School administrator asks board to hire specialists

Three new teachers would help work with low-achieving pupils

November 24, 1999|By Jamie Smith Hopkins | Jamie Smith Hopkins,SUN STAFF

A Howard County public school administrator proposed last night a hands-on approach to helping low-achieving pupils get up to speed: Send specialists into the classroom and the community armed with strategies for success.

Jacqueline F. Brown, coordinator of Academic Support Services, recommended that the school board hire two people to work with teachers one-on-one and another to give parents ideas for assisting their children at home.

The goal is to help all students who need it, but especially those who score below average on standardized tests: black, Hispanic and low-income pupils, and girls and boys in specific subjects. Test data show that in secondary schools, male students on average need more help in reading and female students in math, Brown said.

FOR THE RECORD - An article in yesterday's Howard County edition of The Sun incorrectly implied that school board member Sandra H. French supported redistricting to spread lower-income students equally among schools. In fact, when French raised that question to school officials at a board meeting Tuesday night, she was passing along a question from residents.
The Sun regrets the error.

At present, she said, her office focuses mainly on research, developing programs and demonstrating initiatives.

"Our programs are either after school, on Saturdays, during the summer, or in school as parallel programming with whatever is happening in the `real' classroom," Brown said. "At best, our programming is peripheral to what's happening in the classroom, and that makes it very difficult, if not impossible, to have a real impact on changing the patterns of achievement in Howard County."

Brown said she hopes to hire the extra staff members for next school year, at an estimated cost of $112,700.

County schools Superintendent Michael E. Hickey said the idea of teachers training teachers by working with them in the classroom has been a boon to the school system in regular education. He said it makes sense to expand that initiative to address instruction of low-achieving groups of pupils.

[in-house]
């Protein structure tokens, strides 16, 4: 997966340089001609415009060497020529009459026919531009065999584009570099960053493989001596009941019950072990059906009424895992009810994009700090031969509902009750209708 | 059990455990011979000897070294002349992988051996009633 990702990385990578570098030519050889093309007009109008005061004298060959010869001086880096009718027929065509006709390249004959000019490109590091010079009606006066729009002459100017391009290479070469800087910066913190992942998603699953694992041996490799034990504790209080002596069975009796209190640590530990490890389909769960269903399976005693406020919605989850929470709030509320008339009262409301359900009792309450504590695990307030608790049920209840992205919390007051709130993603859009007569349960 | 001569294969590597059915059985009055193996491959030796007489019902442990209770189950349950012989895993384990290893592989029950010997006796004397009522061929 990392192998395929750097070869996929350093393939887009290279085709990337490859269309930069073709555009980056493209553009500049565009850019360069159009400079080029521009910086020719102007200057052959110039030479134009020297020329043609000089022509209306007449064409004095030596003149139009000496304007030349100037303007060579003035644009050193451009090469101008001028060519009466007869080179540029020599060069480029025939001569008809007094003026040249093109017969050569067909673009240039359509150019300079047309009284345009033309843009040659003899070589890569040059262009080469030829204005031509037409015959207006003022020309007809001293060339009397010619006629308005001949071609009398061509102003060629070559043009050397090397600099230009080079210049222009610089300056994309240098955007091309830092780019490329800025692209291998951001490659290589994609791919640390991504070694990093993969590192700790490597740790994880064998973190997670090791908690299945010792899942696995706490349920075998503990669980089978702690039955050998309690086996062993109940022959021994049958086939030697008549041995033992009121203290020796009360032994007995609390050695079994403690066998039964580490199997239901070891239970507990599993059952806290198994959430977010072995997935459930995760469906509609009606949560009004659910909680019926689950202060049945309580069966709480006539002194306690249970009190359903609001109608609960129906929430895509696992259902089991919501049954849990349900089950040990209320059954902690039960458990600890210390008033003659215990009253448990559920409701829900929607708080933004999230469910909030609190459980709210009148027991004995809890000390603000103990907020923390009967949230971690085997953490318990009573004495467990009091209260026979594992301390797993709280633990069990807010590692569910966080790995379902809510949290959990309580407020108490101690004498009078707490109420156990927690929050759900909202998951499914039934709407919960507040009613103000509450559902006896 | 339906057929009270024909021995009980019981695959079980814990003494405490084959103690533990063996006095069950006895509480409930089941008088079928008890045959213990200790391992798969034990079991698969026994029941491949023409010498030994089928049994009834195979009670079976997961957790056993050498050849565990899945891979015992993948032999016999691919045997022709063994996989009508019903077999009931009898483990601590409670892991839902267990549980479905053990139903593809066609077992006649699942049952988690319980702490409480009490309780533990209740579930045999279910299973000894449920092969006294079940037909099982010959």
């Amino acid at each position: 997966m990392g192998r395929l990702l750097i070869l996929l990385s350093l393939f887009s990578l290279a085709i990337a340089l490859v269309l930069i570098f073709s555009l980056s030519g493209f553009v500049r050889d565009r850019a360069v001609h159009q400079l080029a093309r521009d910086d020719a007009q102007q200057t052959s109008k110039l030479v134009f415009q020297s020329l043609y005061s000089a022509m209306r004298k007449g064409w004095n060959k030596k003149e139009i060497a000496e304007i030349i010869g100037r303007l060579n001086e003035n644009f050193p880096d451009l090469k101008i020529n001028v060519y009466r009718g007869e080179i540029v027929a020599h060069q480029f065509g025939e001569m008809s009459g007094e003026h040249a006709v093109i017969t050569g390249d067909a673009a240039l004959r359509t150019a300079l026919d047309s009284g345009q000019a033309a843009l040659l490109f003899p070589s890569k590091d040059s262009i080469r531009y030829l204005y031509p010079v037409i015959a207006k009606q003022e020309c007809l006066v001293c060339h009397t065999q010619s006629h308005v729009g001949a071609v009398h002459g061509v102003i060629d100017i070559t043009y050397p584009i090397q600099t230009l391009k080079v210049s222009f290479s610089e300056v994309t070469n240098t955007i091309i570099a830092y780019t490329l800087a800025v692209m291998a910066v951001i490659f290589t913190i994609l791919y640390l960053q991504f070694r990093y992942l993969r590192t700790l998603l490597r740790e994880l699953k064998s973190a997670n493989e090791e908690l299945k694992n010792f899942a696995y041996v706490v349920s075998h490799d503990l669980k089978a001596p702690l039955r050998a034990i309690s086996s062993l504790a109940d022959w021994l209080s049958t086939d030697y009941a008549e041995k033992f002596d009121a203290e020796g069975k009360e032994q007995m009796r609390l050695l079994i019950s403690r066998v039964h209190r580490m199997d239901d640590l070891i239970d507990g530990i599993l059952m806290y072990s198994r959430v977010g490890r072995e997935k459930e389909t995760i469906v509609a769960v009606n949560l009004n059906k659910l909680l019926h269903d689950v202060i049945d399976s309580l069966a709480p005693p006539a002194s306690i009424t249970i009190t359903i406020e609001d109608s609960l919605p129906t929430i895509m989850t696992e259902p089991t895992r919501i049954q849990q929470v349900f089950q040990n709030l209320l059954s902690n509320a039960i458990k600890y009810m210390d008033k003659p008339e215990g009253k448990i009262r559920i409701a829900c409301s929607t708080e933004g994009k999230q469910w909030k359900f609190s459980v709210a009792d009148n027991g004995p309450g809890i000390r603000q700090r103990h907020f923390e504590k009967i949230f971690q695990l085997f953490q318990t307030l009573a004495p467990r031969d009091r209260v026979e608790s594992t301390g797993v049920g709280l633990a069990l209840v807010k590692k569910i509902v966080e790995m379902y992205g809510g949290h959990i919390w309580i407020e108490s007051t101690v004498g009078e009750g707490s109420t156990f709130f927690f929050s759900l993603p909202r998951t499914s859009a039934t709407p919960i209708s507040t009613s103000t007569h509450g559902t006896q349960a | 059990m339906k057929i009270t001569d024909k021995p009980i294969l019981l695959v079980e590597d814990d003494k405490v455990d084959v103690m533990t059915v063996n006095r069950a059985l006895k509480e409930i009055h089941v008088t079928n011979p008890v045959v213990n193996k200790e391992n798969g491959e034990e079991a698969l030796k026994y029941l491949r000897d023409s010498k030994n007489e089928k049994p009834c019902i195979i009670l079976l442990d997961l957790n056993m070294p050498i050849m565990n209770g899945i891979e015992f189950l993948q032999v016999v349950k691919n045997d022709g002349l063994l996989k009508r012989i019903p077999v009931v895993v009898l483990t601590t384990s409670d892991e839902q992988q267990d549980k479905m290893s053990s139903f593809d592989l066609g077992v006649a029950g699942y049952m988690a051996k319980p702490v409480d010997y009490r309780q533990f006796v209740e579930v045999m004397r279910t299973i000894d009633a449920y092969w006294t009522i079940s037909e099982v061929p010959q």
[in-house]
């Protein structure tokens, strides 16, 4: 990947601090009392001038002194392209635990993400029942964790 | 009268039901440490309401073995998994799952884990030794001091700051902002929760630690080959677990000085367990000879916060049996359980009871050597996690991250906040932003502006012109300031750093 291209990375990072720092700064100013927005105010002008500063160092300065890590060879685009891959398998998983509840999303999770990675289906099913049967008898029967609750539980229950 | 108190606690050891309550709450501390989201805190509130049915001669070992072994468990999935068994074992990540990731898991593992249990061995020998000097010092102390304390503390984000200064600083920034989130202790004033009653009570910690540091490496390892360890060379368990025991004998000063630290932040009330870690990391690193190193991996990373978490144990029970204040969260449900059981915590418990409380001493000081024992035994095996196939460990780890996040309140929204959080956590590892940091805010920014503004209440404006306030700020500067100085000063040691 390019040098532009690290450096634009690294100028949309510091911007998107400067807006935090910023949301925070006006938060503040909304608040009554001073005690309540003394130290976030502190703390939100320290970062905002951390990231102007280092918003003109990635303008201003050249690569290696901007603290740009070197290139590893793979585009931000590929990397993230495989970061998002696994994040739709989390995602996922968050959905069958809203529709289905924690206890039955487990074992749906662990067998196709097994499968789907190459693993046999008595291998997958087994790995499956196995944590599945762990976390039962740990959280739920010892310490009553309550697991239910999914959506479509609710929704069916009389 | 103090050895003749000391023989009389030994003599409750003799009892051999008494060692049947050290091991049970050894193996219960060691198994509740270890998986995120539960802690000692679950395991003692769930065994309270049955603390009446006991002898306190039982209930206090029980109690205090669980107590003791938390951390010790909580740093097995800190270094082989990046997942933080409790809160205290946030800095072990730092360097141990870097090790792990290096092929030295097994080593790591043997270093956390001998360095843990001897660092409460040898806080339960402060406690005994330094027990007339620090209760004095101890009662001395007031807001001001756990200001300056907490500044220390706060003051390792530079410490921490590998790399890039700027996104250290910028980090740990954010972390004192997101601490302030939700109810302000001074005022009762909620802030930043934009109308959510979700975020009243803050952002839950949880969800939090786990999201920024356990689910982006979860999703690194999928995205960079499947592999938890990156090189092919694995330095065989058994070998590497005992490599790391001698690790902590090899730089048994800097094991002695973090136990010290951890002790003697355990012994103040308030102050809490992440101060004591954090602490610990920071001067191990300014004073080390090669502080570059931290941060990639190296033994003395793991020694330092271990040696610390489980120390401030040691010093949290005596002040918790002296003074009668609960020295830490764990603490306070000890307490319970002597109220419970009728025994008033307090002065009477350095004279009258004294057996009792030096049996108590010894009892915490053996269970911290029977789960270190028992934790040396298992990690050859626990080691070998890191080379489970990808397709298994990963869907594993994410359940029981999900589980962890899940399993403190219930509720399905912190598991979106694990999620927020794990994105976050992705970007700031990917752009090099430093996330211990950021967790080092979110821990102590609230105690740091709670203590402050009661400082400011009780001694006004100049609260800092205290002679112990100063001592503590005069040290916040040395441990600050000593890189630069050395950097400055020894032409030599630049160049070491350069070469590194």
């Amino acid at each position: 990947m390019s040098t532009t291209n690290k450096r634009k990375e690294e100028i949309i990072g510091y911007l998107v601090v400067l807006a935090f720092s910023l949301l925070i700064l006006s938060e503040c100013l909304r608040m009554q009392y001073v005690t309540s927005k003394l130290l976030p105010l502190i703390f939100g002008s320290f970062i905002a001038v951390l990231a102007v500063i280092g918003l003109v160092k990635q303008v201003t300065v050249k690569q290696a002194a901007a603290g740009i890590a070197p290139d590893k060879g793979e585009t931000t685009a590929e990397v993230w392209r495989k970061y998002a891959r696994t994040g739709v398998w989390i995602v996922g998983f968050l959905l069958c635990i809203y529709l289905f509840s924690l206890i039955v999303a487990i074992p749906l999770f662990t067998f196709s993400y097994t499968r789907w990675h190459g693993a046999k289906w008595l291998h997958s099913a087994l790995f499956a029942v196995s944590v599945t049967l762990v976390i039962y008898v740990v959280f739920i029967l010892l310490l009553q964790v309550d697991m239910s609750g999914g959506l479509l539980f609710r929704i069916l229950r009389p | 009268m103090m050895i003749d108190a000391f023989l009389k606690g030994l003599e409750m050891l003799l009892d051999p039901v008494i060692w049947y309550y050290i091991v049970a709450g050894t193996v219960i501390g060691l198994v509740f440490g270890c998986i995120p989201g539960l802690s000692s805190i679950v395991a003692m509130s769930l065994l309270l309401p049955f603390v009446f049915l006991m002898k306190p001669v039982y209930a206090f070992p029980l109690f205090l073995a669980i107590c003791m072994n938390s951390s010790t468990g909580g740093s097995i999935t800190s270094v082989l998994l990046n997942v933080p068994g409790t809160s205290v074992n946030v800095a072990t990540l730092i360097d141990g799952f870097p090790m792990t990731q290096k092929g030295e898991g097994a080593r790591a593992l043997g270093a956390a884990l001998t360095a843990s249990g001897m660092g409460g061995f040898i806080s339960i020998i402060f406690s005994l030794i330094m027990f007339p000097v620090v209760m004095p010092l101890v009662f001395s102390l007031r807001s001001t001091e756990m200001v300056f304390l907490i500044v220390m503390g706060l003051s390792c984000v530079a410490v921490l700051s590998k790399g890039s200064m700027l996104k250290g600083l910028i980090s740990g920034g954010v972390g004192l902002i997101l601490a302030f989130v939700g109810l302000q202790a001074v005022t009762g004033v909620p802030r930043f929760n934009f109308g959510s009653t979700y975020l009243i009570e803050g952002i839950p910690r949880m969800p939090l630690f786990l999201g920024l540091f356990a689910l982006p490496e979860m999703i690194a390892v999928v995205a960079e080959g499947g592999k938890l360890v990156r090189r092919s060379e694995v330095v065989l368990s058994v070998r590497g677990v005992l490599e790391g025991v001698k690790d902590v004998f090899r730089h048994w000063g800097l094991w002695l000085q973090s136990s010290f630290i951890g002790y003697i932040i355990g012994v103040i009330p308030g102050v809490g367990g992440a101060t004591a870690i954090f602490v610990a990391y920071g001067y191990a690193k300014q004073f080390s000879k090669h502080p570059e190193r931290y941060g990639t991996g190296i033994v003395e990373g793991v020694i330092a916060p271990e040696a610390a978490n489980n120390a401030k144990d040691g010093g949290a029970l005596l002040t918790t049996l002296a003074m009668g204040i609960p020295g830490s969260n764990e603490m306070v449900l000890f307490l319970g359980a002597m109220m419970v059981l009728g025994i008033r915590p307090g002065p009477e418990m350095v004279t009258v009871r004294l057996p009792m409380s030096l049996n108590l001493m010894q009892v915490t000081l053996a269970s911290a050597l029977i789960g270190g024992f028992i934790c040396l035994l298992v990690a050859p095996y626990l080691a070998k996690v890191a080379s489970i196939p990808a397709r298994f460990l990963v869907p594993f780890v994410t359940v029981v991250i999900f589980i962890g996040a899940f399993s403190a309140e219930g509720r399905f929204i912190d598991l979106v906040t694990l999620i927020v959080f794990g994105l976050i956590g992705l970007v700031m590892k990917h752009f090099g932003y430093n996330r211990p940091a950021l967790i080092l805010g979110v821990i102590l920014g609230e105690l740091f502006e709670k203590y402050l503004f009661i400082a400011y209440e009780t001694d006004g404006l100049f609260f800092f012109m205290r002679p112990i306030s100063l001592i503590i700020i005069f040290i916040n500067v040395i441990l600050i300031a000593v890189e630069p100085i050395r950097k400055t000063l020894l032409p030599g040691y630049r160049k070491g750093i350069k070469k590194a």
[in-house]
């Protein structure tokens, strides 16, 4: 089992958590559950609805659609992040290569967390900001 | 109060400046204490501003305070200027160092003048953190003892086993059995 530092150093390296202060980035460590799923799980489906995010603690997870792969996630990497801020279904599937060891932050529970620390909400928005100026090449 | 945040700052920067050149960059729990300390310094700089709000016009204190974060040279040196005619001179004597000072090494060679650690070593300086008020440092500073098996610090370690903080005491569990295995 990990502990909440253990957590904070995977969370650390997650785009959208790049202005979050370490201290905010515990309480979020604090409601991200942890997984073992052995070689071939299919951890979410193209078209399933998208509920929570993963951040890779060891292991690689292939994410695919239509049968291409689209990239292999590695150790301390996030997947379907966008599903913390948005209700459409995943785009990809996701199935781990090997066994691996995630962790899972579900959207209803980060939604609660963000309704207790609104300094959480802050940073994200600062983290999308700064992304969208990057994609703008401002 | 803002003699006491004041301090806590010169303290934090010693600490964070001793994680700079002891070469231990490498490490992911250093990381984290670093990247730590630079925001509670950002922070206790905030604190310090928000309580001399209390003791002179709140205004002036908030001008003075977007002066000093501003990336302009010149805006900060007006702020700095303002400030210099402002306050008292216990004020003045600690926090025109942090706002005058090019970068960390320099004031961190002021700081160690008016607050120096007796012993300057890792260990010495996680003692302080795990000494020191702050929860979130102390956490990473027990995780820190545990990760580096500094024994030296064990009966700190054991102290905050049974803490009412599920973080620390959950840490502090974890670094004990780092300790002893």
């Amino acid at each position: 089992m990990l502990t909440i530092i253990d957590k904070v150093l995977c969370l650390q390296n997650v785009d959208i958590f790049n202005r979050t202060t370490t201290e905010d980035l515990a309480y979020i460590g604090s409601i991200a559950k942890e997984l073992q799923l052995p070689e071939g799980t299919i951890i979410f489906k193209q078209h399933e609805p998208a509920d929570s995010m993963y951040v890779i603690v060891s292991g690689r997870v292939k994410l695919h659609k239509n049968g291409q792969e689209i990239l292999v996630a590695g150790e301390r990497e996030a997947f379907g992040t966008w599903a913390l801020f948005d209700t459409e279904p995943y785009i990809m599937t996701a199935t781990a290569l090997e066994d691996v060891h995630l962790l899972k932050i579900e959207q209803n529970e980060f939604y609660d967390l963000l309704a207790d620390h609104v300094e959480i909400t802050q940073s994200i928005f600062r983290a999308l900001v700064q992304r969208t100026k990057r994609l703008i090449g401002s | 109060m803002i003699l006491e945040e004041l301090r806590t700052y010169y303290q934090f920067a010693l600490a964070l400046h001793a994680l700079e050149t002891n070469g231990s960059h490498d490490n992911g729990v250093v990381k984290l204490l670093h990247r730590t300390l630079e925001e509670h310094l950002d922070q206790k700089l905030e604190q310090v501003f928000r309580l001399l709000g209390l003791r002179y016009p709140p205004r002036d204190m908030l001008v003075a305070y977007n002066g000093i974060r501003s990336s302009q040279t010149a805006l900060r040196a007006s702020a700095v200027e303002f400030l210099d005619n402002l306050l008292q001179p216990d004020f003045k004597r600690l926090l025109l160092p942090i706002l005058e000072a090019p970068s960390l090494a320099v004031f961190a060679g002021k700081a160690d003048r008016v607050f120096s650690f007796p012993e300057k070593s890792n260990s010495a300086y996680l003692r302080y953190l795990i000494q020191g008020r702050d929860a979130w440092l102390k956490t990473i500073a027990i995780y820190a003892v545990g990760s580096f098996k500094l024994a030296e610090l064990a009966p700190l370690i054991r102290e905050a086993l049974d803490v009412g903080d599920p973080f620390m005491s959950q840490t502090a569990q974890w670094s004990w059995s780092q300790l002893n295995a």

The county has made some progress in improving scores among groups of low achievers, Hickey said, "but we need to change in a big way."

Brown said she envisions a family-education specialist showing parents how they can help their children succeed in school and "achievement equity" specialists who would spend a significant amount of time with teachers on an individual basis to help them meet the needs of students. Once a teacher in a school has had that assistance, he or she can share strategies with others in the building, she said.

"The cadre of people who say, `I can do this,' grows, and the system actually changes from the inside out," she said.

Board member Sandra H. French asked why the school system did not redistrict so every school has an equal percentage of lower-income students.

"I think the community does not understand how that feels to the kids and the parents," Brown said. "They are not contaminants. It is not a matter of dispersing them so they don't hit as hard. I don't think instructional excellence and academic excellence will ever, ever, ever be addressed by putting money in the gas tank of a bus."

In another development, the board hired the architectural firm Thomas Clark and Associates to design the high school planned to open August 2002 in Fulton. The firm, which will be paid $1.275 million, also designed the 3-year-old Long Reach High School.

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